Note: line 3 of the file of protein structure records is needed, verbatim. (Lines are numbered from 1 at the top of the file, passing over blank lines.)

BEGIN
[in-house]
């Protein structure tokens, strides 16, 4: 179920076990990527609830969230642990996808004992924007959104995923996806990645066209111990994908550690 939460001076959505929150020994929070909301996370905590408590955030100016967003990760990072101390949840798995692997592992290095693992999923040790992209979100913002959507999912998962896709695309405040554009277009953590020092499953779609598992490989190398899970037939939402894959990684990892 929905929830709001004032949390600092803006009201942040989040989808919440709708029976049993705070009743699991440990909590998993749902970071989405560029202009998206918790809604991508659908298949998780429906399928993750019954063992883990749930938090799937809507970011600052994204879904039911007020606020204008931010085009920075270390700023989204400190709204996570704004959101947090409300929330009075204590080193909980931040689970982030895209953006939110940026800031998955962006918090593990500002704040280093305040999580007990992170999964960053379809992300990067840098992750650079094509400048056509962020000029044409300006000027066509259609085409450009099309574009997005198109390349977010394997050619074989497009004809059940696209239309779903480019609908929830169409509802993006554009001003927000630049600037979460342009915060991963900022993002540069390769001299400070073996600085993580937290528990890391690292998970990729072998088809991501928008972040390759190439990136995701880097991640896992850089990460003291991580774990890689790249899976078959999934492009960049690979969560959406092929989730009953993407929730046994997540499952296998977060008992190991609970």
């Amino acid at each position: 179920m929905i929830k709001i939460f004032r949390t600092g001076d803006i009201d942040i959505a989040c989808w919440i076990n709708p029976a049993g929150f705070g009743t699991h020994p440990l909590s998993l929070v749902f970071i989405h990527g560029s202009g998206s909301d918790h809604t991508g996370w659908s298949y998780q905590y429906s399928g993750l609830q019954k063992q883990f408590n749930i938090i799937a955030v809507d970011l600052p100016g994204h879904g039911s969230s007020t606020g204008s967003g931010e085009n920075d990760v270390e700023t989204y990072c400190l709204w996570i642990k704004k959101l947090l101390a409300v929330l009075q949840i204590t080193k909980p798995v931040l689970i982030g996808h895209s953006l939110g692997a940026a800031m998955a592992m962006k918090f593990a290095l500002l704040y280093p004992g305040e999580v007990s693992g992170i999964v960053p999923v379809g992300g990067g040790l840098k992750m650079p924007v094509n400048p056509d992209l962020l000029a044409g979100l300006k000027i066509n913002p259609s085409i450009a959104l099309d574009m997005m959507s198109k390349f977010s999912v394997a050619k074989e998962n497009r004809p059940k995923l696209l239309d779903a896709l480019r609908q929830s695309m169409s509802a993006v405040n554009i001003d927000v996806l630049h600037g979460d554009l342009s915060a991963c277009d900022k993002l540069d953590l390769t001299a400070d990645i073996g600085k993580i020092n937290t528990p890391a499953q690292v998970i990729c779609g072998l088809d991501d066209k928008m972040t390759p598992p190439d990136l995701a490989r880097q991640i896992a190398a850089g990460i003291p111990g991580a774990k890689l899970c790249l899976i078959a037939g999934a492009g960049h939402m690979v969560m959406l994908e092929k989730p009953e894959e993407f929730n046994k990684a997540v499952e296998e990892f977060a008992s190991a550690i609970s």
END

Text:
């Amino acid at each position: 179920m929905i929830k709001i939460f004032r949390t600092g001076d803006i009201d942040i959505a989040c989808w919440i076990n709708p029976a049993g929150f705070g009743t699991h020994p440990l909590s998993l929070v749902f970071i989405h990527g560029s202009g998206s909301d918790h809604t991508g996370w659908s298949y998780q905590y429906s399928g993750l609830q019954k063992q883990f408590n749930i938090i799937a955030v809507d970011l600052p100016g994204h879904g039911s969230s007020t606020g204008s967003g931010e085009n920075d990760v270390e700023t989204y990072c400190l709204w996570i642990k704004k959101l947090l101390a409300v929330l009075q949840i204590t080193k909980p798995v931040l689970i982030g996808h895209s953006l939110g692997a940026a800031m998955a592992m962006k918090f593990a290095l500002l704040y280093p004992g305040e999580v007990s693992g992170i999964v960053p999923v379809g992300g990067g040790l840098k992750m650079p924007v094509n400048p056509d992209l962020l000029a044409g979100l300006k000027i066509n913002p259609s085409i450009a959104l099309d574009m997005m959507s198109k390349f977010s999912v394997a050619k074989e998962n497009r004809p059940k995923l696209l239309d779903a896709l480019r609908q929830s695309m169409s509802a993006v405040n554009i001003d927000v996806l630049h600037g979460d554009l342009s915060a991963c277009d900022k993002l540069d953590l390769t001299a400070d990645i073996g600085k993580i020092n937290t528990p890391a499953q690292v998970i990729c779609g072998l088809d991501d066209k928008m972040t390759p598992p190439d990136l995701a490989r880097q991640i896992a190398a850089g990460i003291p111990g991580a774990k890689l899970c790249l899976i078959a037939g999934a492009g960049h939402m690979v969560m959406l994908e092929k989730p009953e894959e993407f929730n046994k990684a997540v499952e296998e990892f977060a008992s190991a550690i609970s």